People. A Report of the Surgeon General; Chaloupka and Warner (2000) “The Economics of Smoking”;
USDHHS (2000) Reducing Tobacco Use; and studies cited within
    Advertising and Tobacco Use
• Other Empirical Research:
  – Youth who own tobacco company promotional items
    more likely to become smokers (Pierce, et al. 1998;
    Biener & Siegel 2000; Sargent et al. 2000)
  – Youth smoking much more responsive to advertising
    than adult smoking (Pollay, et al. 1996)
  – Econometric studies generally find small or
    negligible impact of advertising on overall cigarette
    sales (Chaloupka and Warner 2000; Saffer 2000)
     • Econometric methods poorly suited for detecting impact of
       advertising on demand
          Restrictions on Advertising
              and Tobacco Use
• Relatively comprehensive restrictions on
  advertising and promotion significantly
  reduce cigarette consumption

     – estimate more than a 6 percent reduction in
       consumption in response to comprehensive
       ban

Sources: Saffer (2000); Chaloupka and Warner (2000); Saffer and Chaloupka (2000)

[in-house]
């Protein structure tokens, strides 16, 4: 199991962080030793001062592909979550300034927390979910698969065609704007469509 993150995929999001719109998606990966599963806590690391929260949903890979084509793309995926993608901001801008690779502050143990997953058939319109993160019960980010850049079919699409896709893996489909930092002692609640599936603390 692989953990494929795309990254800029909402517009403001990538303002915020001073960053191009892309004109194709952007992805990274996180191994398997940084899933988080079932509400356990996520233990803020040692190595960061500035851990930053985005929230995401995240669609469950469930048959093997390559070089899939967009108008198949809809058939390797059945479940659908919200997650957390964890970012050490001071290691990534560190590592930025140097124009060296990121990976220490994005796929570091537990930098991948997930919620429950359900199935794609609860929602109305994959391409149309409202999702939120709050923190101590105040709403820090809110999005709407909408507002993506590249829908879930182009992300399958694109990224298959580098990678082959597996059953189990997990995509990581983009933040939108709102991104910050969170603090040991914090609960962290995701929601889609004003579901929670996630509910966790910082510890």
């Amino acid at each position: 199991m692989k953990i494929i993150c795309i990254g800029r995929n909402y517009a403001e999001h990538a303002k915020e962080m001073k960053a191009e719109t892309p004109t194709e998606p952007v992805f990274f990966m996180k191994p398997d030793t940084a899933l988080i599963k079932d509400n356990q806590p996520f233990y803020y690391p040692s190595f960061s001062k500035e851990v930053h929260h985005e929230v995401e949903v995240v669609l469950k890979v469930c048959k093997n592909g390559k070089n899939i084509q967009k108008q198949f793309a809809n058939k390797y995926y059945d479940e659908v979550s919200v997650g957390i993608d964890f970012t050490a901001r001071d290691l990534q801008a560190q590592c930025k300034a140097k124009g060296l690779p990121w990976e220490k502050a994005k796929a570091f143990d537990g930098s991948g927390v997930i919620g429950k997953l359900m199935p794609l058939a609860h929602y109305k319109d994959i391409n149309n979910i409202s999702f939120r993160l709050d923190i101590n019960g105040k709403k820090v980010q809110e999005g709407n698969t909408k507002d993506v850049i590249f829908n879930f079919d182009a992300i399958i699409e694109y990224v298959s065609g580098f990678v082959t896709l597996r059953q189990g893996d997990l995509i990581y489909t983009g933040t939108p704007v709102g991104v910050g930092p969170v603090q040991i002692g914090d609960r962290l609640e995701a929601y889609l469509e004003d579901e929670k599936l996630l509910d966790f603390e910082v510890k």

Restrictions on Advertising
              and Tobacco Use
• Limited/partial restrictions on advertising
  and promotion have little or no impact on
  cigarette consumption

     – induce substitution to other media and new
       promotional efforts

Sources: Saffer (2000); Chaloupka and Warner (2000); Saffer and Chaloupka (2000) “Tobacco Advertising:
Economic Theory and International Evidence”; Wakefield, et al. (2000) Changes at the Point-of-Sale for
Tobacco Following the 1999 Tobacco Billboard Ban
   Comprehensive advertising bans reduce cigarette
                   consumption
Consumption trends in countries with such bans vs. those with no bans
Consumption trends in countries with such bans vs. those with no bans
                        (n=102 countries)